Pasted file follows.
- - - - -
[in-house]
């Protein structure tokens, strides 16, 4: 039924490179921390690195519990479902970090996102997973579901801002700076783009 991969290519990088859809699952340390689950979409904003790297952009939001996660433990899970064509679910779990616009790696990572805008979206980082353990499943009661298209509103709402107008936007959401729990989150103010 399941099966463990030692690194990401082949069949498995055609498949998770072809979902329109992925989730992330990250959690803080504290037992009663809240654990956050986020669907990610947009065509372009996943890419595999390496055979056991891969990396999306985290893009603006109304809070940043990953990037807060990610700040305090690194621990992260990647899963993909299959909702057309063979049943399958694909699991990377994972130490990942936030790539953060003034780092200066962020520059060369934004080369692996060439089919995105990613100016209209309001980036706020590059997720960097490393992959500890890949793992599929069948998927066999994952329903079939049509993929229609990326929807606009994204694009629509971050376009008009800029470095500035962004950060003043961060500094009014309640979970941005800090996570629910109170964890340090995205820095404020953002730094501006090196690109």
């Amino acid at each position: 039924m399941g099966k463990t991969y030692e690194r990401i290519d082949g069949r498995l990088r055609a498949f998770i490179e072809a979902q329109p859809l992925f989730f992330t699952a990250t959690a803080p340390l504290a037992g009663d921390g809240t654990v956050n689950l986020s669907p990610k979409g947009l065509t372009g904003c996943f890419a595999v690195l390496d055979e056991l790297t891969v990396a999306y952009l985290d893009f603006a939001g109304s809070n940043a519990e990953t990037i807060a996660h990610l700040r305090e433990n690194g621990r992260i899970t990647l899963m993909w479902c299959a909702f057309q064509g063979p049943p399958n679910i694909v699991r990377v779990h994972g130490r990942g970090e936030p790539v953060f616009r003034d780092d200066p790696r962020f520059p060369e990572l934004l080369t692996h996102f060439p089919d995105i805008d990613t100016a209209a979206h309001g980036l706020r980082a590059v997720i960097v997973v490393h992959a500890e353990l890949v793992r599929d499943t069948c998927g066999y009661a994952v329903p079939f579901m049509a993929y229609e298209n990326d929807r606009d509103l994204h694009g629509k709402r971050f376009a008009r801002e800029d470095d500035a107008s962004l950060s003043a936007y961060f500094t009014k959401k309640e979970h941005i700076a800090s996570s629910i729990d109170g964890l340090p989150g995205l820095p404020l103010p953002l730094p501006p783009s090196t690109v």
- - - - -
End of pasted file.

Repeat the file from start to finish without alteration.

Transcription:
[in-house]
């Protein structure tokens, strides 16, 4: 039924490179921390690195519990479902970090996102997973579901801002700076783009 991969290519990088859809699952340390689950979409904003790297952009939001996660433990899970064509679910779990616009790696990572805008979206980082353990499943009661298209509103709402107008936007959401729990989150103010 399941099966463990030692690194990401082949069949498995055609498949998770072809979902329109992925989730992330990250959690803080504290037992009663809240654990956050986020669907990610947009065509372009996943890419595999390496055979056991891969990396999306985290893009603006109304809070940043990953990037807060990610700040305090690194621990992260990647899963993909299959909702057309063979049943399958694909699991990377994972130490990942936030790539953060003034780092200066962020520059060369934004080369692996060439089919995105990613100016209209309001980036706020590059997720960097490393992959500890890949793992599929069948998927066999994952329903079939049509993929229609990326929807606009994204694009629509971050376009008009800029470095500035962004950060003043961060500094009014309640979970941005800090996570629910109170964890340090995205820095404020953002730094501006090196690109």
């Amino acid at each position: 039924m399941g099966k463990t991969y030692e690194r990401i290519d082949g069949r498995l990088r055609a498949f998770i490179e072809a979902q329109p859809l992925f989730f992330t699952a990250t959690a803080p340390l504290a037992g009663d921390g809240t654990v956050n689950l986020s669907p990610k979409g947009l065509t372009g904003c996943f890419a595999v690195l390496d055979e056991l790297t891969v990396a999306y952009l985290d893009f603006a939001g109304s809070n940043a519990e990953t990037i807060a996660h990610l700040r305090e433990n690194g621990r992260i899970t990647l899963m993909w479902c299959a909702f057309q064509g063979p049943p399958n679910i694909v699991r990377v779990h994972g130490r990942g970090e936030p790539v953060f616009r003034d780092d200066p790696r962020f520059p060369e990572l934004l080369t692996h996102f060439p089919d995105i805008d990613t100016a209209a979206h309001g980036l706020r980082a590059v997720i960097v997973v490393h992959a500890e353990l890949v793992r599929d499943t069948c998927g066999y009661a994952v329903p079939f579901m049509a993929y229609e298209n990326d929807r606009d509103l994204h694009g629509k709402r971050f376009a008009r801002e800029d470095d500035a107008s962004l950060s003043a936007y961060f500094t009014k959401k309640e979970h941005i700076a800090s996570s629910i729990d109170g964890l340090p989150g995205l820095p404020l103010p953002l730094p501006p783009s090196t690109v």